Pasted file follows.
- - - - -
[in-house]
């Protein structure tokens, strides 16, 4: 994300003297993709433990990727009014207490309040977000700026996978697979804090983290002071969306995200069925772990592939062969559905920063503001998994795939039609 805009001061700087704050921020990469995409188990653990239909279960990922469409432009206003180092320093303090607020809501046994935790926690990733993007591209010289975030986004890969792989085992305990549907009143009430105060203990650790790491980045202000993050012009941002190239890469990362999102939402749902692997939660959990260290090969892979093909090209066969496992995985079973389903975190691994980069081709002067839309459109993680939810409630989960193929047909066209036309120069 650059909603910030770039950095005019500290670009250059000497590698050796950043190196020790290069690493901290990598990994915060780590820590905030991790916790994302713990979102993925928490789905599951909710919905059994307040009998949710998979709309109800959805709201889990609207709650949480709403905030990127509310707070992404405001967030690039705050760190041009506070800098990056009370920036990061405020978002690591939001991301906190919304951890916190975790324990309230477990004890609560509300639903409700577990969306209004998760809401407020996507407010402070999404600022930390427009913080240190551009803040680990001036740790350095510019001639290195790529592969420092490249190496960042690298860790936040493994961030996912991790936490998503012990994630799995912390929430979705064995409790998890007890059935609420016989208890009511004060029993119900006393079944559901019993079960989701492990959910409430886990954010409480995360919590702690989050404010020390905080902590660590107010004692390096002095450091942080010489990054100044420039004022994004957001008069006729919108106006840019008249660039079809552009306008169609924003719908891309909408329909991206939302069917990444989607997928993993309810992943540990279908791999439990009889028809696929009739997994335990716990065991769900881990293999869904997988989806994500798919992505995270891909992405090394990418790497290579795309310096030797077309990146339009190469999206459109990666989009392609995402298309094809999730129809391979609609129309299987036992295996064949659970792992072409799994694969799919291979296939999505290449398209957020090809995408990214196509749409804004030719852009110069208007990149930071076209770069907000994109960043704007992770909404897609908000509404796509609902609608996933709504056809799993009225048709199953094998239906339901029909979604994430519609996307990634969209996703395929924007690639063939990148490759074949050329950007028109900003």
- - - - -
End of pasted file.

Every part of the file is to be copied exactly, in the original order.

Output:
[in-house]
């Protein structure tokens, strides 16, 4: 994300003297993709433990990727009014207490309040977000700026996978697979804090983290002071969306995200069925772990592939062969559905920063503001998994795939039609 805009001061700087704050921020990469995409188990653990239909279960990922469409432009206003180092320093303090607020809501046994935790926690990733993007591209010289975030986004890969792989085992305990549907009143009430105060203990650790790491980045202000993050012009941002190239890469990362999102939402749902692997939660959990260290090969892979093909090209066969496992995985079973389903975190691994980069081709002067839309459109993680939810409630989960193929047909066209036309120069 650059909603910030770039950095005019500290670009250059000497590698050796950043190196020790290069690493901290990598990994915060780590820590905030991790916790994302713990979102993925928490789905599951909710919905059994307040009998949710998979709309109800959805709201889990609207709650949480709403905030990127509310707070992404405001967030690039705050760190041009506070800098990056009370920036990061405020978002690591939001991301906190919304951890916190975790324990309230477990004890609560509300639903409700577990969306209004998760809401407020996507407010402070999404600022930390427009913080240190551009803040680990001036740790350095510019001639290195790529592969420092490249190496960042690298860790936040493994961030996912991790936490998503012990994630799995912390929430979705064995409790998890007890059935609420016989208890009511004060029993119900006393079944559901019993079960989701492990959910409430886990954010409480995360919590702690989050404010020390905080902590660590107010004692390096002095450091942080010489990054100044420039004022994004957001008069006729919108106006840019008249660039079809552009306008169609924003719908891309909408329909991206939302069917990444989607997928993993309810992943540990279908791999439990009889028809696929009739997994335990716990065991769900881990293999869904997988989806994500798919992505995270891909992405090394990418790497290579795309310096030797077309990146339009190469999206459109990666989009392609995402298309094809999730129809391979609609129309299987036992295996064949659970792992072409799994694969799919291979296939999505290449398209957020090809995408990214196509749409804004030719852009110069208007990149930071076209770069907000994109960043704007992770909404897609908000509404796509609902609608996933709504056809799993009225048709199953094998239906339901029909979604994430519609996307990634969209996703395929924007690639063939990148490759074949050329950007028109900003």